Jeff Sessions

Sen. Jeff Sessions: 5 Things That Should Concern You About Trump’s AG Choice

He has a racially marked history as a U.S. Attorney and as a Senator, and is now poised to head the Justice Department

Jeff Sessions

Donald Trump, right, stands next to Sen. Jeff Sessions, R-Ala., as Sessions speaks during a rally in Madison, Ala. AP / John Bazemore, File

As we watch how the Donald Trump White House will take shape, its important to note the details of who his appointees will be. All of the people he’s aligned himself with have been, expectedly, conservative Republicans.

Some are moderates like Reince Priebus, the Republican National Committee chair who will serve as chief of staff. Others are textbook definitions of the alt right like Steve Bannon, the ex-Breitbart.com head who left to help with Trump’s campaign and will now be his chief strategist.



But President-elect Trump’s pick for Attorney General, Alabama GOP Sen. Jeff Sessions, has been cause for alarm, particularly with civil rights groups because of his track record on issues concerning them. On Friday, Southern Poverty Law Center president Richard Cohen criticized the selection strongly.

“…We cannot support his nomination to be the country’s next attorney general. Senator Sessions not only has been a leading opponent of sensible, comprehensive immigration reform, he has associated with anti-immigrant groups we consider to be deeply racist, including the Federation for American Immigration Reform and the Center for Security Policy. If our country is to move forward, we must put all forms of racism behind us,” Cohen said in a statement.

People who object to Sessions’ assuming the Justice Department’s top job have good reason. Here are five of them:

1. He was considered by legislators to be too racist to be a federal judge. In 1985, Sessions, then a U.S. Attorney, was nominated by President Ronald Reagan to be a U.S. District Court judge but he was rejected the next year by the Senate Judiciary Committee for alleged racist biases in several cases. At the time Sen. Ted Kennedy said it was “inconceivable … that a person of this attitude is qualified to be a U.S. attorney, let alone a United States federal judge.”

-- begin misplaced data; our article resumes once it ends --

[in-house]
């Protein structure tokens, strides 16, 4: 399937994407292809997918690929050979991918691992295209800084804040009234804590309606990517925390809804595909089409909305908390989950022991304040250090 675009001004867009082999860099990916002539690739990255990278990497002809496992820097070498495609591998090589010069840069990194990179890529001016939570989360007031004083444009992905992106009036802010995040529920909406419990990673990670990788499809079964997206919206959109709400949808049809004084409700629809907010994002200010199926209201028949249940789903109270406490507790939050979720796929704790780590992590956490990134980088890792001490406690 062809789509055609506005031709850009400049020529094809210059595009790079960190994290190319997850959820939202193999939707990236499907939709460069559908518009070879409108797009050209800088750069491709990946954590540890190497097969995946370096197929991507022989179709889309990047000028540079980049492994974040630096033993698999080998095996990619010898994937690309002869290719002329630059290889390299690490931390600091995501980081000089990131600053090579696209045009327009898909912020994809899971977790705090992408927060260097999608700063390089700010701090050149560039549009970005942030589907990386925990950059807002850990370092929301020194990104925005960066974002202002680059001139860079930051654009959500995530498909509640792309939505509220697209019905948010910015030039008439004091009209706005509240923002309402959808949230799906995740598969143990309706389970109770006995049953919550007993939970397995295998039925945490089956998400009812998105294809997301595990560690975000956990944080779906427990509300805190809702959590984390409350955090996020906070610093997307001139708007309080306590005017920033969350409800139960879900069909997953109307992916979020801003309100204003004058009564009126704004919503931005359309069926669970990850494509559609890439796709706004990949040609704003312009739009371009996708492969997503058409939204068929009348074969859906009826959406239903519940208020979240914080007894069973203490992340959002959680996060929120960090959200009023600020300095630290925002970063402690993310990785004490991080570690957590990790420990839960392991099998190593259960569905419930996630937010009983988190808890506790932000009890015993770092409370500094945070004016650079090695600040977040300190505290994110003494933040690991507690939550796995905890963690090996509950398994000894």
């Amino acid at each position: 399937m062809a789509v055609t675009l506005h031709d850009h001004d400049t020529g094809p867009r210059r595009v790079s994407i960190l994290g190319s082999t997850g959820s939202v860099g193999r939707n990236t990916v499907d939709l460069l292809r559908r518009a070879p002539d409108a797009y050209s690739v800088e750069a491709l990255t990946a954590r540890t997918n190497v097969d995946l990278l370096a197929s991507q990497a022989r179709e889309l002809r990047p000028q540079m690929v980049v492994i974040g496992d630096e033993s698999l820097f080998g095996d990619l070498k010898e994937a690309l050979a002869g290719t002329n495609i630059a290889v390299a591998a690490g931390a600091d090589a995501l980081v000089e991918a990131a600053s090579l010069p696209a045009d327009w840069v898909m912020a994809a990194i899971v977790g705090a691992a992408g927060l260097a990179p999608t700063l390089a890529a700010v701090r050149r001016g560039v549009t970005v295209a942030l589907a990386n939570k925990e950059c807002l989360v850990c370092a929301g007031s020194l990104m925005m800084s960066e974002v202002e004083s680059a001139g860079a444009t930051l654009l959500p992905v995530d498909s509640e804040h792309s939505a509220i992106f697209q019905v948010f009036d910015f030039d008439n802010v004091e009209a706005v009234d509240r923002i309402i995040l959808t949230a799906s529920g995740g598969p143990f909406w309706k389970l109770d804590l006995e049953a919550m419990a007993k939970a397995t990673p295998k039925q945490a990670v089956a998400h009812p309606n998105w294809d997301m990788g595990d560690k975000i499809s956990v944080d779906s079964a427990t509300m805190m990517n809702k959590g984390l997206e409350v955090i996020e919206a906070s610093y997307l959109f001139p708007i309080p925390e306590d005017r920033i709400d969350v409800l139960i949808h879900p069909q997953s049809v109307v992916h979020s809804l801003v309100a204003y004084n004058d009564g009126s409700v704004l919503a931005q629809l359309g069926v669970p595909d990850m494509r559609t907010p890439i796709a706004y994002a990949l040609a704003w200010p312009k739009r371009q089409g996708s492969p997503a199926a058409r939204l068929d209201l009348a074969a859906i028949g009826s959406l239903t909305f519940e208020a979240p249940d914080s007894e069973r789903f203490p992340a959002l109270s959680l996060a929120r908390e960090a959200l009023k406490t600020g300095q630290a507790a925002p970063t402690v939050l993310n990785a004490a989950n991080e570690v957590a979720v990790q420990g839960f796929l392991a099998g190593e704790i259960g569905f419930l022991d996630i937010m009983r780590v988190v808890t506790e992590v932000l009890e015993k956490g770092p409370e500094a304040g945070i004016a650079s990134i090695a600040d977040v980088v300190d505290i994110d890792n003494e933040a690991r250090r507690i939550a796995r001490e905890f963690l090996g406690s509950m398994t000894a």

2. His behavior with civil rights activists is one of the reasons they felt this way. A year before Reagan nominated him, Sessions tried to prosecute three civil rights workers, Albert Turner, his wife Evelyn and Spencer Hogue for voter fraud, simply because they were working on behalf of Black voters in counties where Black political power had gained. His case was unsuccessful, though because they were acquitted within hours of the case going to the jury. Lani Guinier outlines the case in her book, Lift Every Voice: Turning a Civil Rights Setback Into a New Vision of Social Justice.

3. At least one past remark makes him look like a Joseph McCarthy mini-me. J Gerald Hebert, a Justice Department attorney, testified during Sessions’ senate hearings on the judgeship confirmation that during a conversation between the two, Sessions called the NAACP and the ACLU “un-American” and “communist-inspired.” He said that Sessions felt the two groups “forced civil rights” down people’s throats. But he denied any allegations of racism in the hearings.

4. He has been consistent in his opposition to civil rights legislation. Through his career in the Senate, Sessions has received grades of “F” from the NAACP. In one case, he helped to champion a bill that attacked affirmative action programs in the federal government, which was ultimately defeated, according to New Republic. He has also been an opponent of the Voting Rights Act of 1965 and during his confirmation hearings called it “an intrusive piece of legislation.”

5. For that reason, he is a lethal threat to the Voting Rights Act. Sessions believes that Section Five of the VRA, which focuses on a few Southern states with poor records of protecting voting rights should be eliminated. As Attorney General, he would be in charge of the Department of Justice and would make decisions on the enforcement of laws concerning voting rights.”Today is not 1965, and the situation with respect to voting rights in Alabama and other covered jurisdictions is dramatically different from 1965,” Sessions said in a 2006 Senate floor statement regarding the section and the passage of H.R. 9, which reauthorized the VRA.





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